*name has been changed
I still remember her baby fine blonde hair that hung just above her shoulders. She had a freckle-dusted nose, Snow White skin, and a toothy smile. The way her hair was combed till it shined revealed that someone took great care in getting this little first grader ready for school each day.
Grace* was a beautiful, well-behaved child who, at first glance, appeared to be any teacher’s dream. But within ten minutes of the first day of school, I knew Grace would offer an extreme test of patience despite my previous experience in the most challenging special education classrooms.
As if pulled by some magnetic force, Grace physically gravitated toward me. If she was not sitting at her desk, she could be found directly under my nose looking up at me with a concerned expression.
Why the nearness? Why the concern? You may wonder.
Because Grace was a Persistent Question Asker. Whatever inquiry popped into her 6-year-old brain came out of her mouth—and the question was always addressed to me.
“Mrs. Stafford, where should we put our name on this paper?”
“Mrs. Stafford, how many minutes till lunch time?”
“Mrs. Stafford, do we need to wash our hands now?”
“Mrs. Stafford, is it time to get a drink?”
Sharpen our pencil?
Blow our nose?
Take a breath?
Okay, the last one question is an exaggeration, but honestly, the child’s incessant inquiries wore me out. I was not a mother yet, but in less than six months I would be welcoming my baby girl into the world. The patience and effort Grace required gave me cause for concern. Whenever my baby kicked during a lesson on pronouns or one-digit subtraction, I completely lost my train of thought. I couldn’t help but wonder if I had my very own Persistent Question Asker right there in my belly. It just couldn’t be.
After an especially tiring morning of intense interrogation, I pulled Grace aside at recess. We sat on a bench and I gently pointed out that she often asked questions that had already been answered or questions, if she thought about them for a moment, could be figured out on her own. I asked her to try something.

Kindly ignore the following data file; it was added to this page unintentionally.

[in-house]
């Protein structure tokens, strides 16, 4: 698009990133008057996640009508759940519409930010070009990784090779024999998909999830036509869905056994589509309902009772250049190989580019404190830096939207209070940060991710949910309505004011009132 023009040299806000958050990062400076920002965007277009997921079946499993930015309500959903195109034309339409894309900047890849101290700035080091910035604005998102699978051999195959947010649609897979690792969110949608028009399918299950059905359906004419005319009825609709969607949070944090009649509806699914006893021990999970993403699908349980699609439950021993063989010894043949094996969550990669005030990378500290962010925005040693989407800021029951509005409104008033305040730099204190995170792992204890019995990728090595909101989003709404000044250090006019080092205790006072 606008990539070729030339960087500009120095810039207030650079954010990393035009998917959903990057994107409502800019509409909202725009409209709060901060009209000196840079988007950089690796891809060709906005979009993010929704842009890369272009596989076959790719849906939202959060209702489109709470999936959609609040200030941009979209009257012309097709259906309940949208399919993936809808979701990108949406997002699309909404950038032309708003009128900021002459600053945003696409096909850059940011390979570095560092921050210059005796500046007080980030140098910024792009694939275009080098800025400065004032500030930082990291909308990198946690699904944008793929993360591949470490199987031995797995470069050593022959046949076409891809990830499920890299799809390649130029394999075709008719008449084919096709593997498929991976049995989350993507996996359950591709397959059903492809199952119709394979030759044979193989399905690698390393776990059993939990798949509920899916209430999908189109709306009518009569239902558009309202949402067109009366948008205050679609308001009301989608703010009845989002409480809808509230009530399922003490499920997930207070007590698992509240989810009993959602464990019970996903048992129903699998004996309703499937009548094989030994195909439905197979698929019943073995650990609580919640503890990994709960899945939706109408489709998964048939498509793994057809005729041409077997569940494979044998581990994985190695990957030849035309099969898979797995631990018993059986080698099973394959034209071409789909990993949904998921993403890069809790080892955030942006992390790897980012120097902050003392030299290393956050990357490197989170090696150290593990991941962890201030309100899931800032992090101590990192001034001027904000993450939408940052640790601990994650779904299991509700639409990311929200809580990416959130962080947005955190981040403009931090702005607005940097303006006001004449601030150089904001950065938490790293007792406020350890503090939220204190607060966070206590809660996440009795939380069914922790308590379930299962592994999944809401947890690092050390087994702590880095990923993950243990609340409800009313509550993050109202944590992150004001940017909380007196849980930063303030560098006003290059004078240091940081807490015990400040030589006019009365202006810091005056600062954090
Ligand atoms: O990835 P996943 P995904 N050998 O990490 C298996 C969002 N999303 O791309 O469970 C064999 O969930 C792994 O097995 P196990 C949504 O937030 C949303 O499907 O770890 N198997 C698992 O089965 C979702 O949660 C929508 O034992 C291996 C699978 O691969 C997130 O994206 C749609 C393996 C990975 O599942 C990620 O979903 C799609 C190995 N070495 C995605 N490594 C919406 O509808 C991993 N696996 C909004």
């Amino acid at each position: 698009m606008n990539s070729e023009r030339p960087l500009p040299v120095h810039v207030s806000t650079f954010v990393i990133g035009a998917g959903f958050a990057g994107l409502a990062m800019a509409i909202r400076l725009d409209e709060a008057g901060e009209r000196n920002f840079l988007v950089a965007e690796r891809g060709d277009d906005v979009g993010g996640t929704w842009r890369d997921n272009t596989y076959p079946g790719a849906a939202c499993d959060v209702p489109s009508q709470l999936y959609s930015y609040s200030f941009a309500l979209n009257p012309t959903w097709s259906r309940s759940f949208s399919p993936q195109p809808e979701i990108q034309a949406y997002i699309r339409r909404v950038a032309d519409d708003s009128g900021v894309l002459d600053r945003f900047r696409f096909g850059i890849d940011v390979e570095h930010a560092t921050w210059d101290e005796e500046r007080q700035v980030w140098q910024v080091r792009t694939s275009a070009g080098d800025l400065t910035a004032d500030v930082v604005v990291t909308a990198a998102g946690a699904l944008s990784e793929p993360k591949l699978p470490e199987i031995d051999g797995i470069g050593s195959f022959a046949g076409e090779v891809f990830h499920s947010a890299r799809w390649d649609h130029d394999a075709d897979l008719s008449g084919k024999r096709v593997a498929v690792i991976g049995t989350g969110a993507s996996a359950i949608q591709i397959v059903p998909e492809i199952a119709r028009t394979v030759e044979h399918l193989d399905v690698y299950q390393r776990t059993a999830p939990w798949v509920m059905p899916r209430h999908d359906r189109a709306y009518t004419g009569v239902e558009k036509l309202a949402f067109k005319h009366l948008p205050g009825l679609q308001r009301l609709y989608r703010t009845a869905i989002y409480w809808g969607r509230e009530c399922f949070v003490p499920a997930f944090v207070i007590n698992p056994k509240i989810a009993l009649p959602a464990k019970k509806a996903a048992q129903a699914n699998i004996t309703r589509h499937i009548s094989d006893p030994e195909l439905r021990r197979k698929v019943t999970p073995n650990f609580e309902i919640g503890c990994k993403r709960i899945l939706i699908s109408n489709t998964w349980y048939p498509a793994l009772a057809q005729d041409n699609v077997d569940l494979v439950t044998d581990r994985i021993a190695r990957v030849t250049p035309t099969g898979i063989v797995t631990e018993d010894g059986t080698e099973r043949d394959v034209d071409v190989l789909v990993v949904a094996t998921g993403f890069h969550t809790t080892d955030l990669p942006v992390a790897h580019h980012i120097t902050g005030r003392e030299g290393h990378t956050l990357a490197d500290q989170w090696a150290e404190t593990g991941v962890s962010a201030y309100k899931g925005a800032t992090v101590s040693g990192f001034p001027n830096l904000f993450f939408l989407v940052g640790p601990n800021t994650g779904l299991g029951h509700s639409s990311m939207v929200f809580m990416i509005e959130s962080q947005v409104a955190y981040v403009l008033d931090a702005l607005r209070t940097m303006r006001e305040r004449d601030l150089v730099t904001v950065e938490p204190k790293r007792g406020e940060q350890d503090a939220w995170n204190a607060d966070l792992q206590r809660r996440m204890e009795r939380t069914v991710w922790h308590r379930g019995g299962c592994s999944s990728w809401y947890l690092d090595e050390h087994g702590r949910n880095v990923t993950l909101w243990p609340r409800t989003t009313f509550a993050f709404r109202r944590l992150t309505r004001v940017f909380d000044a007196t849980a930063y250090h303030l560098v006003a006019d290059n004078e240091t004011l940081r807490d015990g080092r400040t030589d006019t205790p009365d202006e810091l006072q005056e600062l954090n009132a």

“Before you ask me a question, I want you to take one minute and think to yourself: ‘Do I know the answer to this question?’ And if the answer is no, ask yourself, ‘Can I figure it out myself without asking Mrs. Stafford?’”
I proceeded to describe some additional ways Grace could problem solve when she had a question, but I was not sure she heard a word. The look on Grace’s face was heartbreaking. The thought of answering her own questions caused panic to grip her face. But despite the initial shock, I noticed an immediate change in Grace’s behavior. Although her hand would often shoot up out of habit, she’d quickly pull it down and think. I noticed she looked to see what others were doing and then she’d begin her work. I saw her whispering to herself as she figured things out. I complimented Grace right away for the independence she was demonstrating.
As I was leaving school that day, I ran into a colleague. She asked me how my class was doing. My response was, “Well, now that my Persistent Questioner Asker seems to be under control, I think things will go better.”
That’s when the veteran teacher looked me directly in the eyes and said something I have yet to forget. With a mixture of understanding and authority, she leaned in close and said: “Just remember, every little person in that room is somebody’s child.”
I thought about my colleague’s words all weekend and was anxious to see Grace and her 100-watt smile on Monday. When she arrived, I met Grace’s cheerful gaze a little longer and gave her a wide smile. Like the lyrics to an old 50’s song, I kept hearing, “She’s somebody’s baby … somebody’s baby,” over and over. For the first time, I saw Grace as someone’s most beloved gift who, for whatever reason, needed extra assurances. Extra hugs. Extra smiles.
And that slight but significant change in my perspective made a huge difference that resulted in:
a little more patience,
a little more kindness,
a little more compassion,
a little more tolerance